Edge bundling is a technique to reduce clutter in a network visualization by bundling edges that flows in the same direction. There are various ways of doing this, many with heavy computational cost and the potential to mislead. The technique were initially confined to connections between nodes with a hierarchical structure but has been expanded to general graphs. ggraph provides 3 different bundling geoms with various up- and downsides.

This is perhaps the most classic. It treats the edges as an array of points with the propensity to attract each other if edges are parallel. It suffers from bad performance (though the edge bundling geoms uses memoisation to avoid recomputations) and can also be misleading as it doesn’t use the underlying topology of the graph to determine if edges should be bundled, only whether they are parallel.

```
ggraph(hairball) +
geom_edge_bundle_force(n_cycle = 2, threshold = 0.4)
```

`## Using "stress" as default layout`

An alternative is to let the edges follow the shortest paths rather than attract each other. This means the topology is being used in the bundling and in theory lead to less misleading results. It also has the upside of being faster. The algorithm is iterative so that if an edge has been bundled it is deleted from the graph where the shortest path is being searched in. In this way the edges naturally converge towards a few “highways”.

```
ggraph(hairball) +
geom_edge_bundle_path()
```

`## Using "stress" as default layout`

In the same vein as edge path bundling but even simpler, you can use the minimal spanning tree of the graph as the scaffold to bundle edges along. As such, it changes to the hierarchical edge bundling approach, just with an implicit hierarchy calculated on the graph. This method is very fast but does create bias in the output as edges will (obviously) travel along the minimal spanning tree thus amplifying that topology.

```
ggraph(hairball) +
geom_edge_bundle_minimal()
```

`## Using "stress" as default layout`

Aah… The classic dendrogram with its right angle bends. Of course
such visualizations are also supported with the
`geom_edge_elbow()`

. It goes without saying that this type of
edge requires a layout that flows in a defined direction, such as a
tree:

```
ggraph(hierarchy, layout = 'dendrogram', height = height) +
geom_edge_elbow()
```

If right angles aren’t really your thing `ggraph`

provides
a smoother version in the form of `geom_edge_diagonal()`

.
This edge is a quadratic bezier with control points positioned at the
same x-value as the terminal nodes and halfway in-between the nodes on
the y-axis. The result is more organic than the elbows:

```
ggraph(hierarchy, layout = 'dendrogram', height = height) +
geom_edge_diagonal()
```

It tends to look a bit weird with hugely unbalanced trees so use with care…

An alternative to diagonals are bend edges which are elbow edges with a smoothed corner. It is implemented as a quadratic bezier with control points at the location of the expected elbow corner:

```
ggraph(hierarchy, layout = 'dendrogram', height = height) +
geom_edge_bend()
```

This is certainly a very specific type of edge, intended only for use with hive plots. It draws edges as quadratic beziers with control point positioned perpendicular to the axes of the hive layout:

```
ggraph(hairball, layout = 'hive', axis = pop_devel, sort.by = popularity) +
geom_edge_hive(aes(colour = year)) +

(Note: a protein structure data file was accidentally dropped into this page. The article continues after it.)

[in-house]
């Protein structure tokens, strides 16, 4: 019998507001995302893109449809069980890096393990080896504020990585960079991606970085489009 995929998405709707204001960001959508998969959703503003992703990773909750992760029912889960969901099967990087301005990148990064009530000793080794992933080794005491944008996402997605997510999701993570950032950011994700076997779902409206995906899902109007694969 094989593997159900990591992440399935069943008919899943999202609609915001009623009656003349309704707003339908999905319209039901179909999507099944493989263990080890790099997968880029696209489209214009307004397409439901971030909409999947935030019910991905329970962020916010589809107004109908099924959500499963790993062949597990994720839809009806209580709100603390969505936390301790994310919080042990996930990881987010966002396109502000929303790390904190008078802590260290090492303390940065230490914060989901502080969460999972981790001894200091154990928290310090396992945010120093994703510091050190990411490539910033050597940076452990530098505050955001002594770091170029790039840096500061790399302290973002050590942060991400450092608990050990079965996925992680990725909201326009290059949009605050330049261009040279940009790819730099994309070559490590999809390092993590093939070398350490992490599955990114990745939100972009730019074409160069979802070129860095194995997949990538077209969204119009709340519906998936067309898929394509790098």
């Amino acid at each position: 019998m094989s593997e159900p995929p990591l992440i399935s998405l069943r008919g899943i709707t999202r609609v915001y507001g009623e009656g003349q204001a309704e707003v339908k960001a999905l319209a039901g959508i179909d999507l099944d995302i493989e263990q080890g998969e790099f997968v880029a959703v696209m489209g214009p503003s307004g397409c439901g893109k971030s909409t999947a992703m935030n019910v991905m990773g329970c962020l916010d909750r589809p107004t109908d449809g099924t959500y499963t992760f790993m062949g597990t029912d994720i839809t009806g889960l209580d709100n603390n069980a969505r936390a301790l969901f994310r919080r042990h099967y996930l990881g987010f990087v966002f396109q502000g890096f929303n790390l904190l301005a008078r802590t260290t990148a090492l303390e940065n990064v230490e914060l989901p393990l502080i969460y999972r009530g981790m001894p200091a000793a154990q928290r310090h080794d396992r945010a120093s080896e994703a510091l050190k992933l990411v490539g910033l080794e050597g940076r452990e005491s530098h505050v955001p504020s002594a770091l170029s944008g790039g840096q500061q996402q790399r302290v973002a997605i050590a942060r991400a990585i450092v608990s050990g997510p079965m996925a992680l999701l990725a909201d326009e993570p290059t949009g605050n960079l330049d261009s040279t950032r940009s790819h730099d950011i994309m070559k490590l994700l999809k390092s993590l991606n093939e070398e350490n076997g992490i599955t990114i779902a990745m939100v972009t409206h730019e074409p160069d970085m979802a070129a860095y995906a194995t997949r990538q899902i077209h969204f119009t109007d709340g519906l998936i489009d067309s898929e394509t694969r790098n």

geom_axis_hive(label = FALSE) +
coord_fixed()
```

As with the hive edge the `geom_edge_span()`

is made in
particular for a specific layout - the fabric layout. It draws the edge
as a vertical line connecting the horizontal node lines of the layout,
potentially with a terminal shape.

```
ggraph(hairball, layout = 'fabric', sort.by = node_rank_fabric()) +
geom_node_range(colour = 'grey') +
geom_edge_span(end_shape = 'circle') +
coord_fixed()
```

It may seem weird to have edge geoms that doesn’t have any span, but the matrix layout calls for exactly that. The terminal nodes of the edge are determined by the vertical and horizontal position of the mark, and for that reason the geom doesn’t need any extend. The point and tile geoms serve the same purpose but are simply different geometry types:

```
ggraph(hairball, layout = 'matrix', sort.by = bfs_rank()) +
geom_edge_point() +
coord_fixed()
```

```
ggraph(hairball, layout = 'matrix', sort.by = bfs_rank()) +
geom_edge_tile() +
coord_fixed()
```

Almost all edge geoms comes in three variants. The basic variant (no
suffix) as well as the variant suffixed with 2
(e.g. `geom_edge_link2()`

) calculates a number
(`n`

) of points along the edge and draws it as a path. The
variant suffixed with 0 (e.g. `geom_edge_diagonal0()`

) uses
the build in grid grobs to draw the edges directly (in case of a
diagonal it uses `bezierGrob()`

). It might seem strange to
have so many different implementations of the same geoms but there’s a
reason to the insanity…

The basic edge geom is drawn by calculating a number of points along the edge path and draw a line between these. This means that you’re in control of the detail level of curved edges and that all complex calculations happens up front. Generally you will see better performance using the base variant rather than the 0-variant that uses grid grobs, unless you set the number of points to calculate to something huge (50–100 is usually sufficient for a smooth look). Apart from better performance you also get a nice bonus (you actually get several, but only one is discussed here): The possibility of drawing a gradient along the edge. Each calculated point gets an index value between 0 and 1 that specifies how far along the edge it is positioned and this value can be used to e.g. map to an alpha level to show the direction of the edge:

```
ggraph(hairball, layout = 'linear') +